Sunday, December 9, 2012

Yeek! Steeks!

As promised this blog is about steeks. The above book is my go-to book for all things Fair Isle.
Why steek? The main reason is so you can keep working in the round – just knitting, no purls and you get to watch the pattern develop as you work. . The problem comes up when you come to the armholes. If you change to working flat (i.e, back and forth knitting and purling) your gauge will change as will the look of the stitches. They really will be less even.


So steeks were invented to make a holding place for the armholes, the front of a cardigan and even the neck shaping. The steek is a bridge of stitches that will later be cut, folded back and stitches picked up to work the arms of the sweater or in the case of a cardigan or neck shaping - the bands.
Maybe not used traditionally but stitch markers are great to mark where the steek starts and ends. Notice the placement of these on this swatch - the chili pepper is the start. The little silver one is hard to see. It marks the end of the steek and the beginning of the Fair Isle pattern.
There are lots of ways to make the steek. I am giving you my favorite as it provides:
·        A pair of stitches that outline the cutting line – the pink thread shows where the cut will be. I don’t need this when I cut the steek as I can usually follow the center lines. Some people do baste in a contrasting thread so they are sure they are cutting in the right spot.
·         A row of stitches that mark the fold line – the green thread marks this. Again this is just to show where the line is.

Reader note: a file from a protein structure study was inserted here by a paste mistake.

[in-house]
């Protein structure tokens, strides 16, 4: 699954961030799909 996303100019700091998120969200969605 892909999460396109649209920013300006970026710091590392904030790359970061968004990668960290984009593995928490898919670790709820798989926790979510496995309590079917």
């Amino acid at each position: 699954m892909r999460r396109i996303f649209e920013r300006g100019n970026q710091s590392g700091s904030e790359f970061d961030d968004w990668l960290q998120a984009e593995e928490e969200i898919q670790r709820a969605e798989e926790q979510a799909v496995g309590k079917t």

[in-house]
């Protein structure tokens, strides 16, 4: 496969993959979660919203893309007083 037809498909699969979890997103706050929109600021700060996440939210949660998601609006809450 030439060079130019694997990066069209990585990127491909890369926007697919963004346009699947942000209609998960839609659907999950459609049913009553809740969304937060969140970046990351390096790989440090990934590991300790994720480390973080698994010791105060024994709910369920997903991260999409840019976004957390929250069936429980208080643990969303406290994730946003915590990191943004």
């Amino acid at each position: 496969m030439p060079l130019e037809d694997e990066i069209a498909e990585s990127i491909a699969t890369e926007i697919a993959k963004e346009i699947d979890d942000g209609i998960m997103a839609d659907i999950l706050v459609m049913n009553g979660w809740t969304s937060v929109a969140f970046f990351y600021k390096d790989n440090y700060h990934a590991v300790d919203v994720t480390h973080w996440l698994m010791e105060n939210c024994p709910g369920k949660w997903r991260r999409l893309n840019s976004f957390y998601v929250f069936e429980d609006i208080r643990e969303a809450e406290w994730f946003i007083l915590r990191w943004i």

·         Even stitches in the garment next to the steek. Some steeks are made by winding yarn around the needle. I like the knitted steek as the garment stitches maintain their evenness.
·         Extra stitches that will not unravel after the central stitches are cut
Steeks can be added anywhere.  In the first photo the steek was started at the very beginning as if for a cardigan. The steek above is for a sleeve.
·         One stitch was removed and held in place by a locking stitch marker.
·         Then ten stitches were cast-on for the steek. Any cast on will do even the “e” or half hitch cast-on.
·         I kept the same formula – the background  color for the stitches at the beginning and end of the steek and for the two stitches in the center where the cut will be. The ones in between can be alternated in the pattern color.
I know cutting is the hardest part but it gets easier with practice. In this photo the steek is folded back to the inside of the garment and tacked with a cross stitch according to Fair Isle tradition. The cross stitching is done in white near the center of the photo.
This sweater is cotton. I did stay stitch on either side of the cutting line with the sewing machine because it was cotton. I have not done that with any of my wool sweaters that were steeked and cut and they have not unraveled a bit. Wool likes to hold on to itself. I needed a little extra sense of security with cotton.
Amazing, isn’t it? Fair Isle is great fun and steeking is not scary once you have done it.

No comments: